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The Heart and Stroke Foundation of Canada recommends taking a class on how to give CPR and then use the chart below as a reference.
What to do
Adults and older children who have reached puberty
Young children until the age of puberty
Babies younger than 1 year
When to call for emergency help
Call 911 before starting CPR and get an AED, if there is one nearby.
Do CPR for 2 minutes. Then call 911 and get an AED, if there is one nearby.
If the person is not breathing normally or is gasping, find the spot to do chest compressions.
Place two fingers on the spot where the ribs come together. Put the heel of your other hand just above your fingers on the breastbone.
(See a picture of hand placement for chest compressions.)
Place two fingers on the breastbone just below the nipple line.
(See a picture of hand placement for chest compressions on a baby.)
How do you give chest compressions?
Use the heel of one hand with the other hand stacked on top of it. Lace your fingers together.
Use the heel of one hand. If you need more force for a larger child, use both hands as you would for an adult.
Use two fingers.
How fast should you do compressions?
Do at least 100 compressions per minute (between 1 and 2 per second).
How far down should you press the chest?
Press the chest down at least 2 inches (5 cm).
Press the chest down at least one-third of the depth of the child's chest [about 2 in. (5 cm)].
Press the chest down at least one-third of the depth of the baby's chest.
If you are trained in CPR, how many compressions and breaths do you give?
Note: Rescue breathing may be more important to do for children and babies than for adults.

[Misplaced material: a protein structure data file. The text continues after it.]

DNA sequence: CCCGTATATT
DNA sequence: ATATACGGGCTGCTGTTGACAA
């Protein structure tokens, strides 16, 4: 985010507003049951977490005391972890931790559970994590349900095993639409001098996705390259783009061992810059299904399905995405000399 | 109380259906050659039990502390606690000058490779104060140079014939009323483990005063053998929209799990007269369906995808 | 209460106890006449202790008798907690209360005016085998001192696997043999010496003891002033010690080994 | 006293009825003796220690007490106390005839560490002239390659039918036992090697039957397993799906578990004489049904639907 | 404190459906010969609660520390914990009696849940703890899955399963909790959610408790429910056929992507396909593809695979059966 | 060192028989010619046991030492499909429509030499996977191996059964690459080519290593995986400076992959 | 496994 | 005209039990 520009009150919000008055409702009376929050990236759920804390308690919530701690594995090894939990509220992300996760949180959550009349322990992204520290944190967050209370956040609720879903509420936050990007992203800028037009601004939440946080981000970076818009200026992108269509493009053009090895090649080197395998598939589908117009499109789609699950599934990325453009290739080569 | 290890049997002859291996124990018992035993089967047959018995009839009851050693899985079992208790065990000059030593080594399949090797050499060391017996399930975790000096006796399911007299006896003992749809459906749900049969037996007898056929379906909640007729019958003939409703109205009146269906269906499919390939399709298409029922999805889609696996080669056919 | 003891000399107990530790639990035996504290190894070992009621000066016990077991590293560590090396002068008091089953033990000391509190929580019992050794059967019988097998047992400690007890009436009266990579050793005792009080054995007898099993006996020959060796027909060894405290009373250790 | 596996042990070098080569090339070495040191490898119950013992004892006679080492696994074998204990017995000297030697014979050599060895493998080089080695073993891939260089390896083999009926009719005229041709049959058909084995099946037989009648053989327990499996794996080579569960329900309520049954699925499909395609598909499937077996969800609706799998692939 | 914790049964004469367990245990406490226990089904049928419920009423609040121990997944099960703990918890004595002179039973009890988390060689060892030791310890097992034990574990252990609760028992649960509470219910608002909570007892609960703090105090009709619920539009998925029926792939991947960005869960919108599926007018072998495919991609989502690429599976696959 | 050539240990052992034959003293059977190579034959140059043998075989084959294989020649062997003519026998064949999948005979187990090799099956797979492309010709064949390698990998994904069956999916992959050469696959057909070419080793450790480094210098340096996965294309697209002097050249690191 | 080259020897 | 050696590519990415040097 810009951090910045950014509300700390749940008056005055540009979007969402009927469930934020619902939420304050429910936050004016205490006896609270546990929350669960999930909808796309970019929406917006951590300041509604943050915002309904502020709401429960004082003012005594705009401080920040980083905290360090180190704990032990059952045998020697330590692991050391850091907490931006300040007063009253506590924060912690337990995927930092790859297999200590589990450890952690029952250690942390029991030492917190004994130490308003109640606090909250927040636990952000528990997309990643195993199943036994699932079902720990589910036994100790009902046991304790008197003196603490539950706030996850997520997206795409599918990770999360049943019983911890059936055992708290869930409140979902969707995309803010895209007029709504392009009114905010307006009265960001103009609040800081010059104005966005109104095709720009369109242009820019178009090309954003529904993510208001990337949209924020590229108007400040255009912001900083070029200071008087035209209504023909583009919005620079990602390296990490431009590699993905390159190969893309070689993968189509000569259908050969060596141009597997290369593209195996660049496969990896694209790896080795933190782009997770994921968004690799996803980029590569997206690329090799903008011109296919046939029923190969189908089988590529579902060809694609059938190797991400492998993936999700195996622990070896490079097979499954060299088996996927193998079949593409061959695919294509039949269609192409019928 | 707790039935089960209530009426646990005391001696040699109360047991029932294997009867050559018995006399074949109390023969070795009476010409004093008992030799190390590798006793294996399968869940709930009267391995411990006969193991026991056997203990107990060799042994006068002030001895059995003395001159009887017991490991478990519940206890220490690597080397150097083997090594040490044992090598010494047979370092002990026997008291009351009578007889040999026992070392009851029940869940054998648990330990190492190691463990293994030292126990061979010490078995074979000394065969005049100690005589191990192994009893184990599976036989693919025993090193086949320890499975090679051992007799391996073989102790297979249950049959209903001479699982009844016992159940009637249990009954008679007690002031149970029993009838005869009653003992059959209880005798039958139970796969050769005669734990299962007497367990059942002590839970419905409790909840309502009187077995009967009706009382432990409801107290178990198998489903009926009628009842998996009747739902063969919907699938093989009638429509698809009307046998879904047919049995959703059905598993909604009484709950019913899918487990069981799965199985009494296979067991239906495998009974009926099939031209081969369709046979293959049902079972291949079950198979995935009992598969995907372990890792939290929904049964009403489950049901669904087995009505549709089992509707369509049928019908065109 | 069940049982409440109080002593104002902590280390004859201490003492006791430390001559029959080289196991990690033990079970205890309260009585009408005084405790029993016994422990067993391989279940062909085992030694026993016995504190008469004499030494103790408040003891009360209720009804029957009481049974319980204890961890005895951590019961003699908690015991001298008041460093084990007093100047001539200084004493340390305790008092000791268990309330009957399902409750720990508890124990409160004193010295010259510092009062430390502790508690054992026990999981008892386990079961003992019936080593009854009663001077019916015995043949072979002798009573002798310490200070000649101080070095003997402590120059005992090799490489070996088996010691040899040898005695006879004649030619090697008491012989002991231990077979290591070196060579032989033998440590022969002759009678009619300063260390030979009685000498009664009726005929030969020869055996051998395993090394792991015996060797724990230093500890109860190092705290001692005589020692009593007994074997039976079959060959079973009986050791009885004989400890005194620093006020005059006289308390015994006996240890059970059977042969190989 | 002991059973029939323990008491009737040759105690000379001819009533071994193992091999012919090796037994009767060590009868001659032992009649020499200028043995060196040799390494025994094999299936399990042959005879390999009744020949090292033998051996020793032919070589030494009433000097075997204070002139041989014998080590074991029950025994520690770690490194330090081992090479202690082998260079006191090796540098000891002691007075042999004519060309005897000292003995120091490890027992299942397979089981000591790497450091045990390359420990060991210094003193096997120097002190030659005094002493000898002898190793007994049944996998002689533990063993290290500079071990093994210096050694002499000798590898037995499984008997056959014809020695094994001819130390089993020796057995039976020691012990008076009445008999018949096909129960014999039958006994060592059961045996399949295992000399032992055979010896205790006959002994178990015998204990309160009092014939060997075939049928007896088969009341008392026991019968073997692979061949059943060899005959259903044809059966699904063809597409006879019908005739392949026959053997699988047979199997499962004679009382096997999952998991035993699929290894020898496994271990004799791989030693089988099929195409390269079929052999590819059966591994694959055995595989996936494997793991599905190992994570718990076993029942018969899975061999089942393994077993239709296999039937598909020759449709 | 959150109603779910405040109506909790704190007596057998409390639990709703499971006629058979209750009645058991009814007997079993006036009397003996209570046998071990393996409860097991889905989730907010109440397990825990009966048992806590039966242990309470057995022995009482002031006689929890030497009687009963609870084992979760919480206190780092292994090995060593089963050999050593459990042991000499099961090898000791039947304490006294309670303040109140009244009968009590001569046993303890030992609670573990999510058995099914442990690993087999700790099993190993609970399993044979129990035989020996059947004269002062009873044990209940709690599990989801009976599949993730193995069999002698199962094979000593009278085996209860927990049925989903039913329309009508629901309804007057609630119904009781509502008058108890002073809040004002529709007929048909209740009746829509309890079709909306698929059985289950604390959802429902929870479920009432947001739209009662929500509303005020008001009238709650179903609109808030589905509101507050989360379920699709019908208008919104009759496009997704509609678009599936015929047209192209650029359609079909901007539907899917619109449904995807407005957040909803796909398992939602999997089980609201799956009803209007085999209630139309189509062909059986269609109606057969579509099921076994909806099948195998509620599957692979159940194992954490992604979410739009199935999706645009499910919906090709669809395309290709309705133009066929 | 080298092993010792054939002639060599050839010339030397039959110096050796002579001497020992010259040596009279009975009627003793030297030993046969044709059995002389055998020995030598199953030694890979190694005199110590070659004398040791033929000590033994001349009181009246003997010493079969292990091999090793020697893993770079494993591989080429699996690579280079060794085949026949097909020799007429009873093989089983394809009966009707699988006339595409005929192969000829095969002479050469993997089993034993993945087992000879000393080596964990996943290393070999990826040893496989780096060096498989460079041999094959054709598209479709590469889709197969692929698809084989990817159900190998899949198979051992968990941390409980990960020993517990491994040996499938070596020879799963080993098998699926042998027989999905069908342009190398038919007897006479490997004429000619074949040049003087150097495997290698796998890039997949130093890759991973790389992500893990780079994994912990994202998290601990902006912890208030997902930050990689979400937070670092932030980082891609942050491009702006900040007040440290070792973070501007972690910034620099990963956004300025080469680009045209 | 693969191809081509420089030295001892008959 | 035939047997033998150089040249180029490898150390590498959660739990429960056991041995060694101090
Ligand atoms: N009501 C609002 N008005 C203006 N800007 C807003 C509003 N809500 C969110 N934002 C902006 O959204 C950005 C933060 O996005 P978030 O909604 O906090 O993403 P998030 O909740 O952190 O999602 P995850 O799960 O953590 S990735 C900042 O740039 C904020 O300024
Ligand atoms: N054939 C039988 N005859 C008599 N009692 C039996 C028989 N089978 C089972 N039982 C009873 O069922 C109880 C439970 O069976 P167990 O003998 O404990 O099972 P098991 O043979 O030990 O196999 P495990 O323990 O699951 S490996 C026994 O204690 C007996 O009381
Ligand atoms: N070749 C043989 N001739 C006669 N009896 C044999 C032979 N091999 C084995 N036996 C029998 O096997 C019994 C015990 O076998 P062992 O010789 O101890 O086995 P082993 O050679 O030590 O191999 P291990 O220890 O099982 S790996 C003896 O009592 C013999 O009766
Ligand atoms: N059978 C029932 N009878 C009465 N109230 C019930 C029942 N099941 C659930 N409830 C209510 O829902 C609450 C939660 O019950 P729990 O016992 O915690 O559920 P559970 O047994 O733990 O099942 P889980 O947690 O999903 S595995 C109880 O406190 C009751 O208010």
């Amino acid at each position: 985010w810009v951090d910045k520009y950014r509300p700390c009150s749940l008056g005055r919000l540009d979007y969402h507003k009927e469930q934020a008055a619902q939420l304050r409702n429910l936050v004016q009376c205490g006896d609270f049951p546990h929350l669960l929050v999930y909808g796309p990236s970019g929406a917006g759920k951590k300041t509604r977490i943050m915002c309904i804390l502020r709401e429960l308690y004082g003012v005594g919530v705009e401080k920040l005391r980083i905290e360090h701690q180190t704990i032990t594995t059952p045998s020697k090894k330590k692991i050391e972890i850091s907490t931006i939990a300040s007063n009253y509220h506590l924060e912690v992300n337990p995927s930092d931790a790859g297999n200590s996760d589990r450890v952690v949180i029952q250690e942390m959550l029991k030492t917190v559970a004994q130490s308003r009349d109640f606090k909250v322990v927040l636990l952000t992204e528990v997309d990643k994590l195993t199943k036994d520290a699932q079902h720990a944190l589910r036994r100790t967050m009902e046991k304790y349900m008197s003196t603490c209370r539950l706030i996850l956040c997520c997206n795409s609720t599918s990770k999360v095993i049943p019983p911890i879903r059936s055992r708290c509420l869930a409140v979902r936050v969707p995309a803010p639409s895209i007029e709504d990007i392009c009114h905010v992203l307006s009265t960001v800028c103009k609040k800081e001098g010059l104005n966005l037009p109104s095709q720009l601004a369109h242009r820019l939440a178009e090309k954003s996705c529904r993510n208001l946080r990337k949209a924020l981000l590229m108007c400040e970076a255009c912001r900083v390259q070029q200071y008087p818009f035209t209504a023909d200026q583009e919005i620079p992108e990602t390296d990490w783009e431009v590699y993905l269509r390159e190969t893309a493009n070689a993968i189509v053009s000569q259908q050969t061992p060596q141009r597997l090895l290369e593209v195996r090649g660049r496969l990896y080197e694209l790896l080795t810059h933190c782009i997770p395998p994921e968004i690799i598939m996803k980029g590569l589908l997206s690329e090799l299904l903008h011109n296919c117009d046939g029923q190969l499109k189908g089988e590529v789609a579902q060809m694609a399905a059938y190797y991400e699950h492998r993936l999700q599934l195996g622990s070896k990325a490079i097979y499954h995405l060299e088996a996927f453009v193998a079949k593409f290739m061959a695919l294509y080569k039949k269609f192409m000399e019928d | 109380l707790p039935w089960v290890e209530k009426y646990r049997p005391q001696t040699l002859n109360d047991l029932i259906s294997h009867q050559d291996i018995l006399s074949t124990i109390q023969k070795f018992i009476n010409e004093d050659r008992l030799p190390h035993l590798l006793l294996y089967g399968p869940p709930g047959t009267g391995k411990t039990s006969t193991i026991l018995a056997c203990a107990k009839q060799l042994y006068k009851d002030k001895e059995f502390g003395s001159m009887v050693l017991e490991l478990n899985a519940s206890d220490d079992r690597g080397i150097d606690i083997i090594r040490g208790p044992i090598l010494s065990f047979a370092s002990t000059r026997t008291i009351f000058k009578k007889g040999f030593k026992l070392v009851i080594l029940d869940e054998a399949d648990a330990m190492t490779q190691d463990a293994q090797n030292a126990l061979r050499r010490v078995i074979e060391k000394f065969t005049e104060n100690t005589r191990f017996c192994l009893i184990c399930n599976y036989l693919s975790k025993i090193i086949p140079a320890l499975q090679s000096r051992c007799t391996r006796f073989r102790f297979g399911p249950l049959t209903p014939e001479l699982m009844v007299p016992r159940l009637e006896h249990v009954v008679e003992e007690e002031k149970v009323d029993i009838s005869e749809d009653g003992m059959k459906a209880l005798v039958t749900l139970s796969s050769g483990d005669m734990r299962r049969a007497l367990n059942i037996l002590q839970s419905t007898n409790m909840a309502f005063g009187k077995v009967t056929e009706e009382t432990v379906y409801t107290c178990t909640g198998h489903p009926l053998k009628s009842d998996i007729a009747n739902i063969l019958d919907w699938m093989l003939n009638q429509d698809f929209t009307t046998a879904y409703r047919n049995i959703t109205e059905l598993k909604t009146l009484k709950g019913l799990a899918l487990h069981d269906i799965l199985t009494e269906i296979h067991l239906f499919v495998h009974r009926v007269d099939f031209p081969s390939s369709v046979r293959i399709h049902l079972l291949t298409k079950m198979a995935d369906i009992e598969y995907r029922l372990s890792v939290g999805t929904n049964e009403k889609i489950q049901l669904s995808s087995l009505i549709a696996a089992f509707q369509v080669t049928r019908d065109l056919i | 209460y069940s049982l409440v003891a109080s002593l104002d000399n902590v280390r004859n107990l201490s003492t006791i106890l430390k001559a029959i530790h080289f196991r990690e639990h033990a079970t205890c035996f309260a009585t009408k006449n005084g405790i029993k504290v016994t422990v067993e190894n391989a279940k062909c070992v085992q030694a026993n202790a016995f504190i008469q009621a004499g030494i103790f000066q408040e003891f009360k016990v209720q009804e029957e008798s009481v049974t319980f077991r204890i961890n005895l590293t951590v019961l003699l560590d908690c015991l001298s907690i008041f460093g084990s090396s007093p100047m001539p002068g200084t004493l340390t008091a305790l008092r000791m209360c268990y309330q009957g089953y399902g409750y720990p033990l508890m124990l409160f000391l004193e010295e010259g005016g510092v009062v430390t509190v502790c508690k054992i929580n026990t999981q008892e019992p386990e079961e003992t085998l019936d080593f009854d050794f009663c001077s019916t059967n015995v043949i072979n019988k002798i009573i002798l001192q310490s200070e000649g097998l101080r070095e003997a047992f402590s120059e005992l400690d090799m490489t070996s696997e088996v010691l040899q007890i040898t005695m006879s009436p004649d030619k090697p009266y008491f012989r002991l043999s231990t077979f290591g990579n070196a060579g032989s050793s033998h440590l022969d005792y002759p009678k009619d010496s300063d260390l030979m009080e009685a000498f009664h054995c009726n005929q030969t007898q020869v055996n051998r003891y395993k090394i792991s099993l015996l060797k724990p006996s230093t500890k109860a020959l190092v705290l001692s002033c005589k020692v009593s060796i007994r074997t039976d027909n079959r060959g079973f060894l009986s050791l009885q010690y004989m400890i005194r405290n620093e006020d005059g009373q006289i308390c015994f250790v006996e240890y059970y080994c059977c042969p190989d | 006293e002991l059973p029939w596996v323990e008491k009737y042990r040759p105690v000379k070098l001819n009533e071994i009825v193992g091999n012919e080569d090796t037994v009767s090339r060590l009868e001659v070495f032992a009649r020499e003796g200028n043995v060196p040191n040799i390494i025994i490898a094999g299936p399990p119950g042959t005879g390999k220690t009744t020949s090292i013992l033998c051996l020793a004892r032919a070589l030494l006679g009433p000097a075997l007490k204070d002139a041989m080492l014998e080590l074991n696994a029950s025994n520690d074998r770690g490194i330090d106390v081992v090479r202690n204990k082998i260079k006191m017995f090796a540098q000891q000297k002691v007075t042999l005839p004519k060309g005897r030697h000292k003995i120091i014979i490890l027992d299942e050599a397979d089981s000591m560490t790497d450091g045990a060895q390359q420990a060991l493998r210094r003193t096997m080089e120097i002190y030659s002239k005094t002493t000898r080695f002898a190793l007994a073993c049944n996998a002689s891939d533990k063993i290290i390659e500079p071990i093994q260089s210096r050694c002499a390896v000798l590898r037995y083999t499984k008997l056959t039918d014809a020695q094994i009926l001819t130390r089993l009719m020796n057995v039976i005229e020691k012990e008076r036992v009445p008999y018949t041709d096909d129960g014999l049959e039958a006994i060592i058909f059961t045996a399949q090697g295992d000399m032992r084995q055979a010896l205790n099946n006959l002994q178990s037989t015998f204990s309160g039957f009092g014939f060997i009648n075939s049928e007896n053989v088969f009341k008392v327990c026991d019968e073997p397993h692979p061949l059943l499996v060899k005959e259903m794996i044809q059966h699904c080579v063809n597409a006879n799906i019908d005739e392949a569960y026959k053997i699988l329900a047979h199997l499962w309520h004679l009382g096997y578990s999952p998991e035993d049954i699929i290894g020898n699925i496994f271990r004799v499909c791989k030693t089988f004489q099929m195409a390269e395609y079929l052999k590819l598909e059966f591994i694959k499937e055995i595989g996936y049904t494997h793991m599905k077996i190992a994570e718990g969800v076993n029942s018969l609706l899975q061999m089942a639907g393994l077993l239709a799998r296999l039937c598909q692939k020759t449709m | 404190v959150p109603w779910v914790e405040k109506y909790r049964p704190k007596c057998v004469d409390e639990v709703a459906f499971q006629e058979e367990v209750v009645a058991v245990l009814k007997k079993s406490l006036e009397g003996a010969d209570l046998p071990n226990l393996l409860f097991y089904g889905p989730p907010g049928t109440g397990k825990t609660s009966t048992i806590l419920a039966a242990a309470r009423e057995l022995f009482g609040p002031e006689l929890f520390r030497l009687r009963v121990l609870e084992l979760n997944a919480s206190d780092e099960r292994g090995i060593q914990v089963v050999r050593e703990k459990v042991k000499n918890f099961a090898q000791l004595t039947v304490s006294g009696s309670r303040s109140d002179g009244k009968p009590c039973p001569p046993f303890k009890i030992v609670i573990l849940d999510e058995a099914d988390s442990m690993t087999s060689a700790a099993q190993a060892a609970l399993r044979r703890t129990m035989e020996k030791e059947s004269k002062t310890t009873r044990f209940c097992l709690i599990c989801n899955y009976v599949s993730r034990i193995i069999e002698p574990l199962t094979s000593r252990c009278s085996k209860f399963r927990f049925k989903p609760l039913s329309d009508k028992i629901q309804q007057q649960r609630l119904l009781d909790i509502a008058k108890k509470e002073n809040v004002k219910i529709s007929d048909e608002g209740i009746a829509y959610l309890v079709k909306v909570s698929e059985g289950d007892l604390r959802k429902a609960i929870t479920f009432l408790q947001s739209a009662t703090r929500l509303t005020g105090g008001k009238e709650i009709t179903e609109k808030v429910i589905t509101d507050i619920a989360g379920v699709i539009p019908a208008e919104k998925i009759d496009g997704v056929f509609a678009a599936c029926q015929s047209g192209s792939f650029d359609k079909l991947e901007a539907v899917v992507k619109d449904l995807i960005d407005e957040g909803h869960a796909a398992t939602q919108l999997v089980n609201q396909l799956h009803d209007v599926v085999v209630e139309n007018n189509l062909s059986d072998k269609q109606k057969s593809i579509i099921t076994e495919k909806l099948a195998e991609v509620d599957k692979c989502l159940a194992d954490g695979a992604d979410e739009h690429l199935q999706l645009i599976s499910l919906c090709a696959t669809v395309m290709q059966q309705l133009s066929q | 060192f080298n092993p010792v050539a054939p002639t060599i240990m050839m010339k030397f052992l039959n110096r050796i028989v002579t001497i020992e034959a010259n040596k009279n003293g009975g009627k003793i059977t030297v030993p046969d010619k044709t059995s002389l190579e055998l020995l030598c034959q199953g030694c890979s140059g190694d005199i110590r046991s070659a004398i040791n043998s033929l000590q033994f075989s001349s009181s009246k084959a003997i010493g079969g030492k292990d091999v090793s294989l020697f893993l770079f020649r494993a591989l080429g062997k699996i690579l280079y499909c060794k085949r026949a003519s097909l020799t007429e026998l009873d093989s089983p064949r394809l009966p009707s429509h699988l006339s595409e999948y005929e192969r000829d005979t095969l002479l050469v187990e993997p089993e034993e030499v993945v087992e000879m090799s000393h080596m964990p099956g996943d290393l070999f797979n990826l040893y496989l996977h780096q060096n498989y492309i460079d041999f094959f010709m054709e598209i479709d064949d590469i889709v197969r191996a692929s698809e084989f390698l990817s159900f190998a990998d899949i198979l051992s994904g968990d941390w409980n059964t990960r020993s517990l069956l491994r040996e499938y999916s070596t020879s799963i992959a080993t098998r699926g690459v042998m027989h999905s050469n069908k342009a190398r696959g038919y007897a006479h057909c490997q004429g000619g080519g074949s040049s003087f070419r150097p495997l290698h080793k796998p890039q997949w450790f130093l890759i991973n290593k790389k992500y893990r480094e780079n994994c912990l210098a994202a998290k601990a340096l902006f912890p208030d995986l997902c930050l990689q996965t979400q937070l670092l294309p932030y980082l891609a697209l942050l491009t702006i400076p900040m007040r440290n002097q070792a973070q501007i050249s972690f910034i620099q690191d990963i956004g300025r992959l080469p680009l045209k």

30 compressions, 2 breaths. Repeat this 30/2 cycle until help arrives or person breathes on his or her own.
30 compressions, 2 breaths. Repeat this 30/2 cycle until help arrives or child breathes on his or her own.
30 compressions, 2 breaths. Repeat this 30/2 cycle until help arrives or baby breathes on his or her own.
(See a picture of rescue breathing for babies.)
Using an automated external defibrillator (AED)
Automated external defibrillators (AEDs) are machines that are programmed to safely deliver an electrical shock to a person who has collapsed from a heart problem. Each AED has instructions for that machine.
AEDs are in many public places. Before you use an AED, follow all the steps for CPR. To use an AED, place it next to the person who has collapsed and turn it on. The AED has a computer inside that will tell you what to do next.
Current as of: October 19, 2020
Author: Healthwise StaffMedical Review: William H. Blahd Jr. MD, FACEP - Emergency MedicineAdam Husney MD - Family MedicineKathleen Romito MD - Family MedicineDavid Messenger MD
Current as of: October 19, 2020
Author: Healthwise Staff
Medical Review:William H. Blahd Jr. MD, FACEP - Emergency Medicine & Adam Husney MD - Family Medicine & Kathleen Romito MD - Family Medicine & David Messenger MD
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